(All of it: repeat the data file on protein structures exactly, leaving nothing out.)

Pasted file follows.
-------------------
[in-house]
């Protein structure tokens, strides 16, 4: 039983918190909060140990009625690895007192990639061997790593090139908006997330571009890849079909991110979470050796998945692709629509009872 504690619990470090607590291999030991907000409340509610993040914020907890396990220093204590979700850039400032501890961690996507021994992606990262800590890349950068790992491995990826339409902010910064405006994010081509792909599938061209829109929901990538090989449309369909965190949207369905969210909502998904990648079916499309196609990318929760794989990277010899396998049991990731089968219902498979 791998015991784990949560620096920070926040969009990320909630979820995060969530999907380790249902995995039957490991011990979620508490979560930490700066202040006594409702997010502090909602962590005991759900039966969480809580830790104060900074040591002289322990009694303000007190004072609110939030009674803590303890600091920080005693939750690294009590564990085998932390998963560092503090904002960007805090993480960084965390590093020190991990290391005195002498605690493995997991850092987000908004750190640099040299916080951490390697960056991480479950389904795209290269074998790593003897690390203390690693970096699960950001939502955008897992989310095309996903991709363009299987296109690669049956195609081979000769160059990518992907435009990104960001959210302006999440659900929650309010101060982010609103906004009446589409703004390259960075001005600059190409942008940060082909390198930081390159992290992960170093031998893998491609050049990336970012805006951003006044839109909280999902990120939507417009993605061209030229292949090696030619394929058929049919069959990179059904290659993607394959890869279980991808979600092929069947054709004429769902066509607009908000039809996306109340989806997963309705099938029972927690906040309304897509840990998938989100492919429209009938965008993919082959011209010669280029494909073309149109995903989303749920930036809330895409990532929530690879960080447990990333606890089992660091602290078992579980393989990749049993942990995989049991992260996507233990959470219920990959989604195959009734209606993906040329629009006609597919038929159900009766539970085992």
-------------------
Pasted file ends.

[in-house]
């Protein structure tokens, strides 16, 4: 039983918190909060140990009625690895007192990639061997790593090139908006997330571009890849079909991110979470050796998945692709629509009872 504690619990470090607590291999030991907000409340509610993040914020907890396990220093204590979700850039400032501890961690996507021994992606990262800590890349950068790992491995990826339409902010910064405006994010081509792909599938061209829109929901990538090989449309369909965190949207369905969210909502998904990648079916499309196609990318929760794989990277010899396998049991990731089968219902498979 791998015991784990949560620096920070926040969009990320909630979820995060969530999907380790249902995995039957490991011990979620508490979560930490700066202040006594409702997010502090909602962590005991759900039966969480809580830790104060900074040591002289322990009694303000007190004072609110939030009674803590303890600091920080005693939750690294009590564990085998932390998963560092503090904002960007805090993480960084965390590093020190991990290391005195002498605690493995997991850092987000908004750190640099040299916080951490390697960056991480479950389904795209290269074998790593003897690390203390690693970096699960950001939502955008897992989310095309996903991709363009299987296109690669049956195609081979000769160059990518992907435009990104960001959210302006999440659900929650309010101060982010609103906004009446589409703004390259960075001005600059190409942008940060082909390198930081390159992290992960170093031998893998491609050049990336970012805006951003006044839109909280999902990120939507417009993605061209030229292949090696030619394929058929049919069959990179059904290659993607394959890869279980991808979600092929069947054709004429769902066509607009908000039809996306109340989806997963309705099938029972927690906040309304897509840990998938989100492919429209009938965008993919082959011209010669280029494909073309149109995903989303749920930036809330895409990532929530690879960080447990990333606890089992660091602290078992579980393989990749049993942990995989049991992260996507233990959470219920990959989604195959009734209606993906040329629009006609597919038929159900009766539970085992």